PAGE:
Gerry Farrell: The magical world of being your own boss
ONE good thing Fred Goodwin did before he sank out of sight was to build the RBS campus at Gogarburn, briefly known as 'Fredinburgh'. Now a corner of that leafy green space is the new home of RBS Entrepreneurial Spark.
In case you’ve never heard of it, this UK-wide organisation is dedicated to helping you launch your own business. A wee while back I volunteered there as a mentor, hoping that my own experience in advertising and marketing might help the Chiclets (that’s what they call them) to communicate their business ideas to the world. The other day, they phoned and asked if I could come and sit in on the Piranha Pits. It sounds painful but it’s really just a three-person Dragons’ Den where each business owner gets a chance to do their three-minute pitch – and have it praised sky-high or torn to pieces by the panel – in the nicest possible way, of course.
Second to pitch the day I sat in was a magician. Elliot Bibby has done shows in Las Vegas and is regularly invited to the Seychelles by an Arab prince. He is flown out business class and does a 20-minute show. Then he spends the rest of the week enjoying the Seychelles courtesy of the prince before being flown back again.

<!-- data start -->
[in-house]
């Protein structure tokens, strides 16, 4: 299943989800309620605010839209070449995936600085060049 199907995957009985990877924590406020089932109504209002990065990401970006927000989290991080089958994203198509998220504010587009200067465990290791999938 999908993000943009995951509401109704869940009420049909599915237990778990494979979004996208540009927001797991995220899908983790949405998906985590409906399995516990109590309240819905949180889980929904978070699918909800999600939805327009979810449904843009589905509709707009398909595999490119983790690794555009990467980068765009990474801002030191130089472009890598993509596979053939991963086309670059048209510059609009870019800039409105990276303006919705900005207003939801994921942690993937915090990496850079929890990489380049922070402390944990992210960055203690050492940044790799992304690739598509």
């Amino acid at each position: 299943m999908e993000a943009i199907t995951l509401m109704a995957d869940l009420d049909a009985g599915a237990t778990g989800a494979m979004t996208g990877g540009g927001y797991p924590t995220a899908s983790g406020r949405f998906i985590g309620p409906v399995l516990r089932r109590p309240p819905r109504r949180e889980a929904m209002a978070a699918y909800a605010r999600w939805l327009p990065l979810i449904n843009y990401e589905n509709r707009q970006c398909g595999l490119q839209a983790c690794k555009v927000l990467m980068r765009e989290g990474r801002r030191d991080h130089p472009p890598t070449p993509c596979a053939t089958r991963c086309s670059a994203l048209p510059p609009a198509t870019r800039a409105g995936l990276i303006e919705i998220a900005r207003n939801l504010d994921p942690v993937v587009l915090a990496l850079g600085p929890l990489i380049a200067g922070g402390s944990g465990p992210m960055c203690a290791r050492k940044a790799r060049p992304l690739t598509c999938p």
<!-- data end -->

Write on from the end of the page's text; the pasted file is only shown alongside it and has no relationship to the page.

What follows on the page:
However, just because he’s done a few amazing gigs doesn’t mean he has a sustainable business. Elliot just graduated from university with a degree in engineering but that’s not where his passion lies. He’s more into dropping jaws than raising skyscrapers.
What was really interesting was his pitch. It didn’t start well. He was nervous. He explained that his ambition was to make a business out of doing magic. Maybe do weddings. Maybe do corporate gigs. Then we asked him to do a trick. He relaxed and his face lit up. He said: “Has one of you got a fiver?” He took the fiver, folded it five times then unfolded it. It was a £20 note. I didn’t take my eyes off his hands the whole time so I have no idea how he did it. He re-folded it, unfolded it again and it was back to being a fiver.
The point is that when you’re pitching your business idea to the people who might put money into it, you can explain what a great idea it is until you’re blue in the face. But they’ll never buy it until you wow them. You need to be so good at pitching that you can give your audience goosebumps in the first 60 seconds – otherwise you’ve lost them.
It’s not easy, launching a company and being your own boss. But the feeling is unbelievable. I should know. I didn’t have a brilliant idea for going solo. I got the boot. I came back to work the day after my honeymoon, carrying a coffee for my boss and a bacon roll for me. I went into his office, taking the first bite out of the roll. He said: “I’m sorry, there isn’t a job here for you now.” I threw my half-eaten roll in his wastepaper bin. I felt really angry. Then I decided I wasn’t going to be angry – what was the point?
I looked at the waste bin and said with a smile: “So that’s the end of my role, then?” My boss looked at the bin too and laughed. “Yes”, he said, “we’re making your role redundant.”